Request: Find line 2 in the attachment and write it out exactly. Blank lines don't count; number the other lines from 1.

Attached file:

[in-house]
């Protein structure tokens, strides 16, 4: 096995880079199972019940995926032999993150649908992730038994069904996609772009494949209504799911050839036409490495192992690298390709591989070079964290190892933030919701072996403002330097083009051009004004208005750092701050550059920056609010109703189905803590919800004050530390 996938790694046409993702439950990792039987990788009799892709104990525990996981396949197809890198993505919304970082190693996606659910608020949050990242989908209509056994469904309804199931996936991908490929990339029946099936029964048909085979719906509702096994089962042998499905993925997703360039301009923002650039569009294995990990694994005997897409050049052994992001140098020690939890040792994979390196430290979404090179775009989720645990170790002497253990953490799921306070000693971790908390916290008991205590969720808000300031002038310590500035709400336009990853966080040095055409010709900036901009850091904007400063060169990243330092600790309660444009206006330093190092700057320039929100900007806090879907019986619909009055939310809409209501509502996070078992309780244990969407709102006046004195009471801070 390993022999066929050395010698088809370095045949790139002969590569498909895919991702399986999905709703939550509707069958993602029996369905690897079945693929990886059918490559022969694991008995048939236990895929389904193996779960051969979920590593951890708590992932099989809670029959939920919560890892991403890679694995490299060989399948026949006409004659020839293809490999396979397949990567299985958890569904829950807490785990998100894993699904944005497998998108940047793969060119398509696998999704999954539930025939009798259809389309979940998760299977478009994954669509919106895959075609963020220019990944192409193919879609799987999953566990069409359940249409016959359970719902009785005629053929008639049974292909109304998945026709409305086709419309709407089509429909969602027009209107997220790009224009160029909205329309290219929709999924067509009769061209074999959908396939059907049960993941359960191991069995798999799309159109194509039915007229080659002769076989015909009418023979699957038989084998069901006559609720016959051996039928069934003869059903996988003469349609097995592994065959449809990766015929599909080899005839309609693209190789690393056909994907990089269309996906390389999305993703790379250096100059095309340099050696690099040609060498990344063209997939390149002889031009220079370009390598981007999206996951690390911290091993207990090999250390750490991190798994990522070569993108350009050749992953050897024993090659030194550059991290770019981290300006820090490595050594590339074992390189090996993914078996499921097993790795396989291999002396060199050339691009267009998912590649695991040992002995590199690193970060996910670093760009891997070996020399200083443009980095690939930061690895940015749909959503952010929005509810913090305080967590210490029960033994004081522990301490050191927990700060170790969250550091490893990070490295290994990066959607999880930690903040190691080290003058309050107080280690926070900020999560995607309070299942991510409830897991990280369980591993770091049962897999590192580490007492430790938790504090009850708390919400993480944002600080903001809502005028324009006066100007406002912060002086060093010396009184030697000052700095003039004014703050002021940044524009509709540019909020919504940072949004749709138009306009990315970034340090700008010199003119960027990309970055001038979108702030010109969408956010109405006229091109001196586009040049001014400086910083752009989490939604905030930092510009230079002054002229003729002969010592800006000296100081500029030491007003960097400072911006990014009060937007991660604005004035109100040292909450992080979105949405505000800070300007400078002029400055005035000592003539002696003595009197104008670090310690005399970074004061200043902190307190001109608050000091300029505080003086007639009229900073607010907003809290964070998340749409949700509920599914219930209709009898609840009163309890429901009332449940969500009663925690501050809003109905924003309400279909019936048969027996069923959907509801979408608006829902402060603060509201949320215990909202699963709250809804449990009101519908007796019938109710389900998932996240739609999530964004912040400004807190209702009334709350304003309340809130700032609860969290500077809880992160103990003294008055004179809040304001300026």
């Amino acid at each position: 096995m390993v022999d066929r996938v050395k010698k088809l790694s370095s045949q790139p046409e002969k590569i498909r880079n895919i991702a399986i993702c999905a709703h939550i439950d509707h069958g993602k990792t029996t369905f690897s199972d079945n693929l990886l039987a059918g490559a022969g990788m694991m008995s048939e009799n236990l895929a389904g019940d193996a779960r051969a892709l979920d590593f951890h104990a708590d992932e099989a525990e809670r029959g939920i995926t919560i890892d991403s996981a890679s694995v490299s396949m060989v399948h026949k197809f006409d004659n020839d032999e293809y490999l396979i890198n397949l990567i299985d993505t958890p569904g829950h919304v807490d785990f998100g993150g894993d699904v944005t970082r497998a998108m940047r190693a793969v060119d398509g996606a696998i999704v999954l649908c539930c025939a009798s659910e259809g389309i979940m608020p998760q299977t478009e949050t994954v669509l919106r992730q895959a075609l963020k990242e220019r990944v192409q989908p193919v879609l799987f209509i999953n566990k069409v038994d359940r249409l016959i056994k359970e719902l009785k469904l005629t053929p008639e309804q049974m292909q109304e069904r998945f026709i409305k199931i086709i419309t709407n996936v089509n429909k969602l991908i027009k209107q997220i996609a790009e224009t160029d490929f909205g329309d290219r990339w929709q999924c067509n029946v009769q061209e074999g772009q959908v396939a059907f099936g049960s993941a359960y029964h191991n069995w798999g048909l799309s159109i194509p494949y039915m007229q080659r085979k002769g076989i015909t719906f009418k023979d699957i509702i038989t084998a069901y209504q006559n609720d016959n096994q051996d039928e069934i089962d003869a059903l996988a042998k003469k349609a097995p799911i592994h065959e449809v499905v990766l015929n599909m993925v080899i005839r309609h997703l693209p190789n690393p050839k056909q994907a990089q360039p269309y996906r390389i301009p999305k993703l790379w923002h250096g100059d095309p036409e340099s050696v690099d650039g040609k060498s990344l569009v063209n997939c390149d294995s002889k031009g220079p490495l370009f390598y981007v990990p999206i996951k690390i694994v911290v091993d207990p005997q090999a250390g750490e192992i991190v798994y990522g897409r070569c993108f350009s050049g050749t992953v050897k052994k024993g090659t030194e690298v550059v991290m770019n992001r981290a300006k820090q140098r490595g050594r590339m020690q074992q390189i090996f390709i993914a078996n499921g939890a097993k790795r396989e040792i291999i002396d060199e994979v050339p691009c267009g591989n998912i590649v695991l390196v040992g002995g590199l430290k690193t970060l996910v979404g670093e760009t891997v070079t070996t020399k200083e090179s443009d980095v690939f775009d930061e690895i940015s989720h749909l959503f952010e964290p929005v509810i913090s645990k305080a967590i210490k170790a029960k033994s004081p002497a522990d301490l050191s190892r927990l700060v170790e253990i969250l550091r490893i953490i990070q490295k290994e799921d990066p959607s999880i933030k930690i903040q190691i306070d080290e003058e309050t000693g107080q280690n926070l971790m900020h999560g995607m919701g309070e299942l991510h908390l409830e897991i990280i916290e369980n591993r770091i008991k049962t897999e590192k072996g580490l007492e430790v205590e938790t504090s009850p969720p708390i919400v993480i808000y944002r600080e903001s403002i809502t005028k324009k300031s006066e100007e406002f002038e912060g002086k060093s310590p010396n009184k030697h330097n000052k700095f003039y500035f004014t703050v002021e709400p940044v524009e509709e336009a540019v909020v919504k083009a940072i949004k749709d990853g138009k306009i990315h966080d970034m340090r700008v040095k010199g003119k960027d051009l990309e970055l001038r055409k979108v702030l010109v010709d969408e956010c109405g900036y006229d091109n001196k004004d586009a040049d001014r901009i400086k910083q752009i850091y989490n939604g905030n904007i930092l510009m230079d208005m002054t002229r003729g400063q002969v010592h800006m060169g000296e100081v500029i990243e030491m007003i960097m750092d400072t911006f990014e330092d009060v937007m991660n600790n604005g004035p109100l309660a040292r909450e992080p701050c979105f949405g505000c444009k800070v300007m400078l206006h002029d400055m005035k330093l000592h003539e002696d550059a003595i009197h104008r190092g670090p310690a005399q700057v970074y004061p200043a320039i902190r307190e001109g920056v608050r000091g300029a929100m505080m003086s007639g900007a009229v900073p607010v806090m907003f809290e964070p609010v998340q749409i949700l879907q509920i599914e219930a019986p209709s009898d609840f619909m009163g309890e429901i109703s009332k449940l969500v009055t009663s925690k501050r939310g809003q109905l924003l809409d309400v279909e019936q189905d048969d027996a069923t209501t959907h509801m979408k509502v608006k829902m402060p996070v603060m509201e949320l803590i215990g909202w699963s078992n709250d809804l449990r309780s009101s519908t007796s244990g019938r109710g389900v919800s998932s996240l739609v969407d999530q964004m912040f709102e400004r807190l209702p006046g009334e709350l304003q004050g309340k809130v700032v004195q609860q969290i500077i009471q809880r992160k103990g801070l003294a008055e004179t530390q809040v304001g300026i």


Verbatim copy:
């Protein structure tokens, strides 16, 4: 096995880079199972019940995926032999993150649908992730038994069904996609772009494949209504799911050839036409490495192992690298390709591989070079964290190892933030919701072996403002330097083009051009004004208005750092701050550059920056609010109703189905803590919800004050530390 996938790694046409993702439950990792039987990788009799892709104990525990996981396949197809890198993505919304970082190693996606659910608020949050990242989908209509056994469904309804199931996936991908490929990339029946099936029964048909085979719906509702096994089962042998499905993925997703360039301009923002650039569009294995990990694994005997897409050049052994992001140098020690939890040792994979390196430290979404090179775009989720645990170790002497253990953490799921306070000693971790908390916290008991205590969720808000300031002038310590500035709400336009990853966080040095055409010709900036901009850091904007400063060169990243330092600790309660444009206006330093190092700057320039929100900007806090879907019986619909009055939310809409209501509502996070078992309780244990969407709102006046004195009471801070 390993022999066929050395010698088809370095045949790139002969590569498909895919991702399986999905709703939550509707069958993602029996369905690897079945693929990886059918490559022969694991008995048939236990895929389904193996779960051969979920590593951890708590992932099989809670029959939920919560890892991403890679694995490299060989399948026949006409004659020839293809490999396979397949990567299985958890569904829950807490785990998100894993699904944005497998998108940047793969060119398509696998999704999954539930025939009798259809389309979940998760299977478009994954669509919106895959075609963020220019990944192409193919879609799987999953566990069409359940249409016959359970719902009785005629053929008639049974292909109304998945026709409305086709419309709407089509429909969602027009209107997220790009224009160029909205329309290219929709999924067509009769061209074999959908396939059907049960993941359960191991069995798999799309159109194509039915007229080659002769076989015909009418023979699957038989084998069901006559609720016959051996039928069934003869059903996988003469349609097995592994065959449809990766015929599909080899005839309609693209190789690393056909994907990089269309996906390389999305993703790379250096100059095309340099050696690099040609060498990344063209997939390149002889031009220079370009390598981007999206996951690390911290091993207990090999250390750490991190798994990522070569993108350009050749992953050897024993090659030194550059991290770019981290300006820090490595050594590339074992390189090996993914078996499921097993790795396989291999002396060199050339691009267009998912590649695991040992002995590199690193970060996910670093760009891997070996020399200083443009980095690939930061690895940015749909959503952010929005509810913090305080967590210490029960033994004081522990301490050191927990700060170790969250550091490893990070490295290994990066959607999880930690903040190691080290003058309050107080280690926070900020999560995607309070299942991510409830897991990280369980591993770091049962897999590192580490007492430790938790504090009850708390919400993480944002600080903001809502005028324009006066100007406002912060002086060093010396009184030697000052700095003039004014703050002021940044524009509709540019909020919504940072949004749709138009306009990315970034340090700008010199003119960027990309970055001038979108702030010109969408956010109405006229091109001196586009040049001014400086910083752009989490939604905030930092510009230079002054002229003729002969010592800006000296100081500029030491007003960097400072911006990014009060937007991660604005004035109100040292909450992080979105949405505000800070300007400078002029400055005035000592003539002696003595009197104008670090310690005399970074004061200043902190307190001109608050000091300029505080003086007639009229900073607010907003809290964070998340749409949700509920599914219930209709009898609840009163309890429901009332449940969500009663925690501050809003109905924003309400279909019936048969027996069923959907509801979408608006829902402060603060509201949320215990909202699963709250809804449990009101519908007796019938109710389900998932996240739609999530964004912040400004807190209702009334709350304003309340809130700032609860969290500077809880992160103990003294008055004179809040304001300026």